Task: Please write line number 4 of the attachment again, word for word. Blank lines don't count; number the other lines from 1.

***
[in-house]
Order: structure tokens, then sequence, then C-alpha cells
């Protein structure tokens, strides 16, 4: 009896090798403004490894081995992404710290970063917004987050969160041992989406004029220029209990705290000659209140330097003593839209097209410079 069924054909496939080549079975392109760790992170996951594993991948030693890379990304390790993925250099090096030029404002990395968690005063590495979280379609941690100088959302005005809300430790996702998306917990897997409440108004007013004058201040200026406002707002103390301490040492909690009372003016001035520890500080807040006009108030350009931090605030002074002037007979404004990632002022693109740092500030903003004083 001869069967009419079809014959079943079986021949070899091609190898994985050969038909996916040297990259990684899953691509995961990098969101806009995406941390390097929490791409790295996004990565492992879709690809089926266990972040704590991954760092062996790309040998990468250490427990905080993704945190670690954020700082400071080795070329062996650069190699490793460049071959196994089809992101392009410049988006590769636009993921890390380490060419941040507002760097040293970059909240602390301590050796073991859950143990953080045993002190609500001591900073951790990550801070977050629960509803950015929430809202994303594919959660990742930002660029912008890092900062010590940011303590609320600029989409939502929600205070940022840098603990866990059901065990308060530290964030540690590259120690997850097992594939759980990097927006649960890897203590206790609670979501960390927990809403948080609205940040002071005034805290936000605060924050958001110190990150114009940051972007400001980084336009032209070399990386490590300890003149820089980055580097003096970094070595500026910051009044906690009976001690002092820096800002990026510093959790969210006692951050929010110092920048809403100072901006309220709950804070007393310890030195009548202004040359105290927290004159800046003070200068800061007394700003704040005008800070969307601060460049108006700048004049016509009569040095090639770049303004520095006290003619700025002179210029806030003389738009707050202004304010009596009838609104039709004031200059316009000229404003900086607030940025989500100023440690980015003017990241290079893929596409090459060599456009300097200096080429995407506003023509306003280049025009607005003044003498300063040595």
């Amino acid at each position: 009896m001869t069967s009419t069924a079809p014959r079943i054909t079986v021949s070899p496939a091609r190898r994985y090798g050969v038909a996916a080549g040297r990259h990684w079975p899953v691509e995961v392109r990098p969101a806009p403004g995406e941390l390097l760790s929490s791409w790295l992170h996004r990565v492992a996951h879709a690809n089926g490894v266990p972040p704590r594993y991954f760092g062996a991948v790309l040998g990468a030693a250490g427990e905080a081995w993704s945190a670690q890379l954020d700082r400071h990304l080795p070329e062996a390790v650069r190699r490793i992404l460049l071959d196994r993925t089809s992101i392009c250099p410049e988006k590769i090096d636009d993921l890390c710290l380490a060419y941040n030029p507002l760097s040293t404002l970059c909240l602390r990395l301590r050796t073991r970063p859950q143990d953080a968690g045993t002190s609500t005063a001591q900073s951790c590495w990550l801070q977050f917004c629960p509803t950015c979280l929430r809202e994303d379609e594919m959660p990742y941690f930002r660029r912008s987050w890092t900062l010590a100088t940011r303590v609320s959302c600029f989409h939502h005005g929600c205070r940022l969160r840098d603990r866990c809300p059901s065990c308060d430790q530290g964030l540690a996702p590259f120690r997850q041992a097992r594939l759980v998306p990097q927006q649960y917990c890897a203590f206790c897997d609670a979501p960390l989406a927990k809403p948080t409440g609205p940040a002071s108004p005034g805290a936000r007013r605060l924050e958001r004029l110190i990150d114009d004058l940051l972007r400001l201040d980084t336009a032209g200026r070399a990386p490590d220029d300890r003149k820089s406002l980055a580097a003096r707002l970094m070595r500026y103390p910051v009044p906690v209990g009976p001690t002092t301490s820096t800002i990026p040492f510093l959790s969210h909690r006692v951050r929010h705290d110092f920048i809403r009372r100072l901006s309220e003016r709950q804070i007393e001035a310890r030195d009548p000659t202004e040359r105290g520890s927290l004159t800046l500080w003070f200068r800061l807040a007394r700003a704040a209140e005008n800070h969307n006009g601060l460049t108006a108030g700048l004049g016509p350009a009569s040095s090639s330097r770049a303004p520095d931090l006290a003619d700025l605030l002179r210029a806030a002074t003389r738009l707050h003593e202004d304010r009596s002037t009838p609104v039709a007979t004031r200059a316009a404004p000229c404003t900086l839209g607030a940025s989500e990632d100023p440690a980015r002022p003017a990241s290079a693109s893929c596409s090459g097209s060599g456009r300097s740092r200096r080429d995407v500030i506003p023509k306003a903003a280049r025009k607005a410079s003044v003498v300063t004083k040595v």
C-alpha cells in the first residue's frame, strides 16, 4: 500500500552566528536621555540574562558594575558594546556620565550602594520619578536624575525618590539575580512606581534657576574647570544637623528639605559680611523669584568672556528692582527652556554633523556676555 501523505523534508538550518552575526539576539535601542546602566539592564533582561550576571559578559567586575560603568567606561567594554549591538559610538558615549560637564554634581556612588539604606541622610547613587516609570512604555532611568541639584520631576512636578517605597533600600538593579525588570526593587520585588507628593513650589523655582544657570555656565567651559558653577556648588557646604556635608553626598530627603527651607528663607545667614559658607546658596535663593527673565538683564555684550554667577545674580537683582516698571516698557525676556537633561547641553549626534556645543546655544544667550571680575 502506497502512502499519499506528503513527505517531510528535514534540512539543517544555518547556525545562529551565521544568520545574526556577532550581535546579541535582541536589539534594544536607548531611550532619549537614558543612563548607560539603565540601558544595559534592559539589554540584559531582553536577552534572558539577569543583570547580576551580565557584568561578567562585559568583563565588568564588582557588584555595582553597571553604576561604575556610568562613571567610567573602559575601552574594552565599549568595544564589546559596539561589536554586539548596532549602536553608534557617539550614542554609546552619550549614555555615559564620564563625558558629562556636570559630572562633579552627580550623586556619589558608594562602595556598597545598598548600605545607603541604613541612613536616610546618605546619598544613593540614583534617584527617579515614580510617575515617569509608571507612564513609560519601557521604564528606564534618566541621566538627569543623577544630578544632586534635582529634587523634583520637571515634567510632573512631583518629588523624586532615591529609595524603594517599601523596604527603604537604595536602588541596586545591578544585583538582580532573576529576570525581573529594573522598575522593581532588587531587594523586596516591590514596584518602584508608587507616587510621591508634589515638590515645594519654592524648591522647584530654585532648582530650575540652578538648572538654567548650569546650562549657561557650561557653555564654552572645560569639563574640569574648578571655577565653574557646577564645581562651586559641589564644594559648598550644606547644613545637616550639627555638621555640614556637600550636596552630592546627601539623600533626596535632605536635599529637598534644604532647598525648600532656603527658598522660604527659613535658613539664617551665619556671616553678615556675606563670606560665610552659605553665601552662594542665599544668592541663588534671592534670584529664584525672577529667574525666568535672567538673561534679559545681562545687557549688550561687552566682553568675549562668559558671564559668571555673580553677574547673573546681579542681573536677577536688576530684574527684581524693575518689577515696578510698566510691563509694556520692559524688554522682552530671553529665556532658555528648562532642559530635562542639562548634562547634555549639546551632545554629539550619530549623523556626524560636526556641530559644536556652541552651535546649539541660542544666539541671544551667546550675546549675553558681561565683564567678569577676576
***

């Amino acid at each position: 009896m001869t069967s009419t069924a079809p014959r079943i054909t079986v021949s070899p496939a091609r190898r994985y090798g050969v038909a996916a080549g040297r990259h990684w079975p899953v691509e995961v392109r990098p969101a806009p403004g995406e941390l390097l760790s929490s791409w790295l992170h996004r990565v492992a996951h879709a690809n089926g490894v266990p972040p704590r594993y991954f760092g062996a991948v790309l040998g990468a030693a250490g427990e905080a081995w993704s945190a670690q890379l954020d700082r400071h990304l080795p070329e062996a390790v650069r190699r490793i992404l460049l071959d196994r993925t089809s992101i392009c250099p410049e988006k590769i090096d636009d993921l890390c710290l380490a060419y941040n030029p507002l760097s040293t404002l970059c909240l602390r990395l301590r050796t073991r970063p859950q143990d953080a968690g045993t002190s609500t005063a001591q900073s951790c590495w990550l801070q977050f917004c629960p509803t950015c979280l929430r809202e994303d379609e594919m959660p990742y941690f930002r660029r912008s987050w890092t900062l010590a100088t940011r303590v609320s959302c600029f989409h939502h005005g929600c205070r940022l969160r840098d603990r866990c809300p059901s065990c308060d430790q530290g964030l540690a996702p590259f120690r997850q041992a097992r594939l759980v998306p990097q927006q649960y917990c890897a203590f206790c897997d609670a979501p960390l989406a927990k809403p948080t409440g609205p940040a002071s108004p005034g805290a936000r007013r605060l924050e958001r004029l110190i990150d114009d004058l940051l972007r400001l201040d980084t336009a032209g200026r070399a990386p490590d220029d300890r003149k820089s406002l980055a580097a003096r707002l970094m070595r500026y103390p910051v009044p906690v209990g009976p001690t002092t301490s820096t800002i990026p040492f510093l959790s969210h909690r006692v951050r929010h705290d110092f920048i809403r009372r100072l901006s309220e003016r709950q804070i007393e001035a310890r030195d009548p000659t202004e040359r105290g520890s927290l004159t800046l500080w003070f200068r800061l807040a007394r700003a704040a209140e005008n800070h969307n006009g601060l460049t108006a108030g700048l004049g016509p350009a009569s040095s090639s330097r770049a303004p520095d931090l006290a003619d700025l605030l002179r210029a806030a002074t003389r738009l707050h003593e202004d304010r009596s002037t009838p609104v039709a007979t004031r200059a316009a404004p000229c404003t900086l839209g607030a940025s989500e990632d100023p440690a980015r002022p003017a990241s290079a693109s893929c596409s090459g097209s060599g456009r300097s740092r200096r080429d995407v500030i506003p023509k306003a903003a280049r025009k607005a410079s003044v003498v300063t004083k040595v």